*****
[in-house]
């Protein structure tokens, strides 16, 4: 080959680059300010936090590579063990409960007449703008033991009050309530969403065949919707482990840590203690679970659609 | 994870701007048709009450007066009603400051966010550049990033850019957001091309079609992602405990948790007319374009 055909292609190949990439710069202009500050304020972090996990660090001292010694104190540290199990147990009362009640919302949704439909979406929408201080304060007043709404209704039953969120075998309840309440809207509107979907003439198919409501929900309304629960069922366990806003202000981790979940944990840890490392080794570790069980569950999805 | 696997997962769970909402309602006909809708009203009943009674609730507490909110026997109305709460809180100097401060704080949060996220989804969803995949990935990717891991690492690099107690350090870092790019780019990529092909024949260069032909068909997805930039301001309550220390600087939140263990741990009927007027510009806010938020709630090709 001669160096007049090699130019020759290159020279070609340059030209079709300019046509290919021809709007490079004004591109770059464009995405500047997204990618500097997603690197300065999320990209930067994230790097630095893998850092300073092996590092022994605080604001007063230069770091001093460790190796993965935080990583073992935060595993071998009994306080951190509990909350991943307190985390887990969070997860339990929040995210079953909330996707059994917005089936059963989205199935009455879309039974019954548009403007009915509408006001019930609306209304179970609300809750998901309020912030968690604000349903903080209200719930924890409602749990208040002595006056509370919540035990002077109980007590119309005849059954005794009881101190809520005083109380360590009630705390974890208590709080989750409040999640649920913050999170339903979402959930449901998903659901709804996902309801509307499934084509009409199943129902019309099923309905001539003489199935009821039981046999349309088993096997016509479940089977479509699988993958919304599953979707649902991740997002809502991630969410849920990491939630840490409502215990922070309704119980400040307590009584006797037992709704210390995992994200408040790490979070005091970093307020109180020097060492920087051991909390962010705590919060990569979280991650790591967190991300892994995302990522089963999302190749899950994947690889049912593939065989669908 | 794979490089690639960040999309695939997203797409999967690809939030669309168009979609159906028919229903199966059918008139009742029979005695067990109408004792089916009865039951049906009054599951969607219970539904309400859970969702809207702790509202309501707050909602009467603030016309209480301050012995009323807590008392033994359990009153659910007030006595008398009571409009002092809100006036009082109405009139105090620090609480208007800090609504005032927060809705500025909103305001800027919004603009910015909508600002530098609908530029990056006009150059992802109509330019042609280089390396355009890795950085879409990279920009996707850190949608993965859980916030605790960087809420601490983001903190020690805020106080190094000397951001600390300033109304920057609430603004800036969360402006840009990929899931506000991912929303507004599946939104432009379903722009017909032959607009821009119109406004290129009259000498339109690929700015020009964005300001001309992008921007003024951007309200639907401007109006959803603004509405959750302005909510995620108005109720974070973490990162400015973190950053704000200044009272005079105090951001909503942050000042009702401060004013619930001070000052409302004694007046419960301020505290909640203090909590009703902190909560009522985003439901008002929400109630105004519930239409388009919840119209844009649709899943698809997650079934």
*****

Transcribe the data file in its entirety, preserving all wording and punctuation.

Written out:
[in-house]
């Protein structure tokens, strides 16, 4: 080959680059300010936090590579063990409960007449703008033991009050309530969403065949919707482990840590203690679970659609 | 994870701007048709009450007066009603400051966010550049990033850019957001091309079609992602405990948790007319374009 055909292609190949990439710069202009500050304020972090996990660090001292010694104190540290199990147990009362009640919302949704439909979406929408201080304060007043709404209704039953969120075998309840309440809207509107979907003439198919409501929900309304629960069922366990806003202000981790979940944990840890490392080794570790069980569950999805 | 696997997962769970909402309602006909809708009203009943009674609730507490909110026997109305709460809180100097401060704080949060996220989804969803995949990935990717891991690492690099107690350090870092790019780019990529092909024949260069032909068909997805930039301001309550220390600087939140263990741990009927007027510009806010938020709630090709 001669160096007049090699130019020759290159020279070609340059030209079709300019046509290919021809709007490079004004591109770059464009995405500047997204990618500097997603690197300065999320990209930067994230790097630095893998850092300073092996590092022994605080604001007063230069770091001093460790190796993965935080990583073992935060595993071998009994306080951190509990909350991943307190985390887990969070997860339990929040995210079953909330996707059994917005089936059963989205199935009455879309039974019954548009403007009915509408006001019930609306209304179970609300809750998901309020912030968690604000349903903080209200719930924890409602749990208040002595006056509370919540035990002077109980007590119309005849059954005794009881101190809520005083109380360590009630705390974890208590709080989750409040999640649920913050999170339903979402959930449901998903659901709804996902309801509307499934084509009409199943129902019309099923309905001539003489199935009821039981046999349309088993096997016509479940089977479509699988993958919304599953979707649902991740997002809502991630969410849920990491939630840490409502215990922070309704119980400040307590009584006797037992709704210390995992994200408040790490979070005091970093307020109180020097060492920087051991909390962010705590919060990569979280991650790591967190991300892994995302990522089963999302190749899950994947690889049912593939065989669908 | 794979490089690639960040999309695939997203797409999967690809939030669309168009979609159906028919229903199966059918008139009742029979005695067990109408004792089916009865039951049906009054599951969607219970539904309400859970969702809207702790509202309501707050909602009467603030016309209480301050012995009323807590008392033994359990009153659910007030006595008398009571409009002092809100006036009082109405009139105090620090609480208007800090609504005032927060809705500025909103305001800027919004603009910015909508600002530098609908530029990056006009150059992802109509330019042609280089390396355009890795950085879409990279920009996707850190949608993965859980916030605790960087809420601490983001903190020690805020106080190094000397951001600390300033109304920057609430603004800036969360402006840009990929899931506000991912929303507004599946939104432009379903722009017909032959607009821009119109406004290129009259000498339109690929700015020009964005300001001309992008921007003024951007309200639907401007109006959803603004509405959750302005909510995620108005109720974070973490990162400015973190950053704000200044009272005079105090951001909503942050000042009702401060004013619930001070000052409302004694007046419960301020505290909640203090909590009703902190909560009522985003439901008002929400109630105004519930239409388009919840119209844009649709899943698809997650079934």